Unfold Learning

exploring the best innovations in learning and teaching


From Instruction to Construction: What Does “Platonic” Teaching Teach?

Part 2

Pink Floyd’s 1979 The Wall presented a harrowing vision of the “educational industrial complex”

In my last article, I described two kinds of educational approach: the “Platonic,” that prizes “pure” abstract or conceptual information, and the “Aristotelian,” that focuses on embodiment and application of knowledge in learning-by-making and real-world contexts. In other words, it’s the difference between instruction and construction as teaching strategies. As I discussed, these approaches represent a dichotomy in today’s educational practice. However, they’re not evenly distributed. Despite copious evidence to support a more “Aristotelian” approach, the “Platonic” approach prevails in schools throughout much of the world. Instruction has eclipsed construction. And this poses a profound challenge for our collective future that most educators haven’t even considered….

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From Instruction to Construction: Plato & Aristotle

part 1

In a previous edition of my career, when I was a professor of literature and literary theory, I used to tell my students that much of literary history could effectively be seen as an argument between Plato and Aristotle….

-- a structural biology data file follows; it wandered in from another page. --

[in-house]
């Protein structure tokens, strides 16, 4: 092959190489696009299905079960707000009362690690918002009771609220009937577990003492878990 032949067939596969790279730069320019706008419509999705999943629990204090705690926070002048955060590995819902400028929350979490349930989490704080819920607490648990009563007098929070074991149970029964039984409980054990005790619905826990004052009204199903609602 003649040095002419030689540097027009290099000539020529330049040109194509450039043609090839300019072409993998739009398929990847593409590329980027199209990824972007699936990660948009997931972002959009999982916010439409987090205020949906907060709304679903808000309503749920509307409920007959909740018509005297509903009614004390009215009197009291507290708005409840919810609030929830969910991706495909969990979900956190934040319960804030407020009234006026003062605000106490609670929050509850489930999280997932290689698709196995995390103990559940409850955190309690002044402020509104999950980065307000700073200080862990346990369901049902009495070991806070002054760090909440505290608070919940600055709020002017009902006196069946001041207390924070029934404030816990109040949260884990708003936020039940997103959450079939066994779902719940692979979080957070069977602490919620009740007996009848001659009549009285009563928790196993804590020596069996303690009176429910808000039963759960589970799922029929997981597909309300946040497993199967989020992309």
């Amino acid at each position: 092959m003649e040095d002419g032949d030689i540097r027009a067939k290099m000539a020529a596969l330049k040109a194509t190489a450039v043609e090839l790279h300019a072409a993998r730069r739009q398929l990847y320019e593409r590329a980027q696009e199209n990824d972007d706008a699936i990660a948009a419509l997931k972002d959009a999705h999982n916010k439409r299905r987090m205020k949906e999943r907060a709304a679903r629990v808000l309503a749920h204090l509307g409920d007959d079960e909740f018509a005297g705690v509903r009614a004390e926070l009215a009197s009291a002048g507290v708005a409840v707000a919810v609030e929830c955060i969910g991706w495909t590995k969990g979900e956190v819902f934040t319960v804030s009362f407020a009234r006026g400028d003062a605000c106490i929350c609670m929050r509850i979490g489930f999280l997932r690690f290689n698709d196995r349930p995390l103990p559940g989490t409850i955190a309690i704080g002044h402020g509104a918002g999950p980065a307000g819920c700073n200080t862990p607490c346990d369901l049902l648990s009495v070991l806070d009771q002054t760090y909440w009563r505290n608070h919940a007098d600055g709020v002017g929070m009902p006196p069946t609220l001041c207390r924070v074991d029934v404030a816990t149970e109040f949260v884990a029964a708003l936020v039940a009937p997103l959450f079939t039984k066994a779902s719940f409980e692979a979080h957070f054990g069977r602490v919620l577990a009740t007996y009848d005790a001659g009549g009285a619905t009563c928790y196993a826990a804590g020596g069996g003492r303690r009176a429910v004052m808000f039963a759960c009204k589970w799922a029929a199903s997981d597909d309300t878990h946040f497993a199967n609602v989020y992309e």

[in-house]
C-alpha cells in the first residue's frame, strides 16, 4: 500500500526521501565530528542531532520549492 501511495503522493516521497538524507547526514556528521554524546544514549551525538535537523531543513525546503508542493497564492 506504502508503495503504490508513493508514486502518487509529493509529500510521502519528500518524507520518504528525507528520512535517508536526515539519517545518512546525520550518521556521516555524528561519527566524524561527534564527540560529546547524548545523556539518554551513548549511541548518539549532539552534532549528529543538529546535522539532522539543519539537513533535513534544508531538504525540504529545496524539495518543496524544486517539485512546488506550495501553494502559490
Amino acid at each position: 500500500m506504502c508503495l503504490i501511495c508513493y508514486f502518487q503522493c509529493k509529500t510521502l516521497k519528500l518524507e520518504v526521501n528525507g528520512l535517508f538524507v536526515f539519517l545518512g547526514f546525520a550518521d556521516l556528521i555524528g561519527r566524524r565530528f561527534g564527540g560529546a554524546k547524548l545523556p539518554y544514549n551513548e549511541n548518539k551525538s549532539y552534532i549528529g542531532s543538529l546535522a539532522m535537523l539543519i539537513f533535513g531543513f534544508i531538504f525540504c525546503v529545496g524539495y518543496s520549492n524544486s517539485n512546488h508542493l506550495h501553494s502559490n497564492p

Plato believed in an absolute “reality” that exists outside of human perspective and experience — a perfect realm of universal “forms” that shape and give meaning to everything. He believed that the physical universe around us is an inferior, decaying shadow of these forms — nothing but a poor copy. Since only a few “elect” people can see beyond the distracting surface of the material universe, most people don’t really understand what’s important. And what’s important is not the concrete, physical world, but only the “abstract” one that hides beyond it in the perfect, ethereal plane. Human creation (whether by art, skill, or application) is merely another distraction associated with the inferiority of this material world: it’s okay for the “lesser” people, but not appropriate for those “elites” who know what’s what.

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Evaluating Learning Approaches in ‘Cubic’ Space: Engagement & Learning Multipliers…